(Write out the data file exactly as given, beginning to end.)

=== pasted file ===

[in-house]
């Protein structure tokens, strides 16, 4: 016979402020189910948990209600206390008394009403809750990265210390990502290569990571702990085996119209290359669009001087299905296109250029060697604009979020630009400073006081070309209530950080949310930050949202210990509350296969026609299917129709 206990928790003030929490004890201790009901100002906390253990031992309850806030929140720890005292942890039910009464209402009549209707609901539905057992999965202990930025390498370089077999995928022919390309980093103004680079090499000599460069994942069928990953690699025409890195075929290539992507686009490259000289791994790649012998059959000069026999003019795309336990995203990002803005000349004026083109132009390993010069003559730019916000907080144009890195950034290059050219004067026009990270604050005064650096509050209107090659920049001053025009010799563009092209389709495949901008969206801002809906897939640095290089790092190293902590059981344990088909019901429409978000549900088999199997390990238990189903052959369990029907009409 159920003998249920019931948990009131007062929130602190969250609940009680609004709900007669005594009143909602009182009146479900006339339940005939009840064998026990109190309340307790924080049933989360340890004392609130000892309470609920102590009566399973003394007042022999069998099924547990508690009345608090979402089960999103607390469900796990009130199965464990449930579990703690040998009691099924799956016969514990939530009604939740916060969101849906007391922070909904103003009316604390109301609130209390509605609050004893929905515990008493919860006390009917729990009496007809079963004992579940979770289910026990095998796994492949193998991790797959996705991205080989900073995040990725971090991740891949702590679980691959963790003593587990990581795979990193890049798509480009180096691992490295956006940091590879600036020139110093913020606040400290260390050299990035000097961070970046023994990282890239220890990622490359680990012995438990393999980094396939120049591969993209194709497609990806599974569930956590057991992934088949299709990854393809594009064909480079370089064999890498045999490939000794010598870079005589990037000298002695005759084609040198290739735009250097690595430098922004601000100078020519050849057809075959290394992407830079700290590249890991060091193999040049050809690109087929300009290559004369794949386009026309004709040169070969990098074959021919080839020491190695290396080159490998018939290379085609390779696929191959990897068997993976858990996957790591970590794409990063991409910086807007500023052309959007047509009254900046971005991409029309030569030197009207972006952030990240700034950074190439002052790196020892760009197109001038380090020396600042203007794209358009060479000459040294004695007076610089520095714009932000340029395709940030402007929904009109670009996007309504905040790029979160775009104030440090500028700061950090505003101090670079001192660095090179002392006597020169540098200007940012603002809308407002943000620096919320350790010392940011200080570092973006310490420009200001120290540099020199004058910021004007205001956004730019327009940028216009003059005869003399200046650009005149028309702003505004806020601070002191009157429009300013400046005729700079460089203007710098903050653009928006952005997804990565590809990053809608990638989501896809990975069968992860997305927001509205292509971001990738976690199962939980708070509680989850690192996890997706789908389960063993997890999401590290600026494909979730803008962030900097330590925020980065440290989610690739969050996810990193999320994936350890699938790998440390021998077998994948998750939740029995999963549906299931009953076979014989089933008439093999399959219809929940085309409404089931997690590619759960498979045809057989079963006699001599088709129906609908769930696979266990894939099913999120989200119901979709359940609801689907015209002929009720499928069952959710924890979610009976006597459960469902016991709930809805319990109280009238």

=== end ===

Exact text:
[in-house]
């Protein structure tokens, strides 16, 4: 016979402020189910948990209600206390008394009403809750990265210390990502290569990571702990085996119209290359669009001087299905296109250029060697604009979020630009400073006081070309209530950080949310930050949202210990509350296969026609299917129709 206990928790003030929490004890201790009901100002906390253990031992309850806030929140720890005292942890039910009464209402009549209707609901539905057992999965202990930025390498370089077999995928022919390309980093103004680079090499000599460069994942069928990953690699025409890195075929290539992507686009490259000289791994790649012998059959000069026999003019795309336990995203990002803005000349004026083109132009390993010069003559730019916000907080144009890195950034290059050219004067026009990270604050005064650096509050209107090659920049001053025009010799563009092209389709495949901008969206801002809906897939640095290089790092190293902590059981344990088909019901429409978000549900088999199997390990238990189903052959369990029907009409 159920003998249920019931948990009131007062929130602190969250609940009680609004709900007669005594009143909602009182009146479900006339339940005939009840064998026990109190309340307790924080049933989360340890004392609130000892309470609920102590009566399973003394007042022999069998099924547990508690009345608090979402089960999103607390469900796990009130199965464990449930579990703690040998009691099924799956016969514990939530009604939740916060969101849906007391922070909904103003009316604390109301609130209390509605609050004893929905515990008493919860006390009917729990009496007809079963004992579940979770289910026990095998796994492949193998991790797959996705991205080989900073995040990725971090991740891949702590679980691959963790003593587990990581795979990193890049798509480009180096691992490295956006940091590879600036020139110093913020606040400290260390050299990035000097961070970046023994990282890239220890990622490359680990012995438990393999980094396939120049591969993209194709497609990806599974569930956590057991992934088949299709990854393809594009064909480079370089064999890498045999490939000794010598870079005589990037000298002695005759084609040198290739735009250097690595430098922004601000100078020519050849057809075959290394992407830079700290590249890991060091193999040049050809690109087929300009290559004369794949386009026309004709040169070969990098074959021919080839020491190695290396080159490998018939290379085609390779696929191959990897068997993976858990996957790591970590794409990063991409910086807007500023052309959007047509009254900046971005991409029309030569030197009207972006952030990240700034950074190439002052790196020892760009197109001038380090020396600042203007794209358009060479000459040294004695007076610089520095714009932000340029395709940030402007929904009109670009996007309504905040790029979160775009104030440090500028700061950090505003101090670079001192660095090179002392006597020169540098200007940012603002809308407002943000620096919320350790010392940011200080570092973006310490420009200001120290540099020199004058910021004007205001956004730019327009940028216009003059005869003399200046650009005149028309702003505004806020601070002191009157429009300013400046005729700079460089203007710098903050653009928006952005997804990565590809990053809608990638989501896809990975069968992860997305927001509205292509971001990738976690199962939980708070509680989850690192996890997706789908389960063993997890999401590290600026494909979730803008962030900097330590925020980065440290989610690739969050996810990193999320994936350890699938790998440390021998077998994948998750939740029995999963549906299931009953076979014989089933008439093999399959219809929940085309409404089931997690590619759960498979045809057989079963006699001599088709129906609908769930696979266990894939099913999120989200119901979709359940609801689907015209002929009720499928069952959710924890979610009976006597459960469902016991709930809805319990109280009238």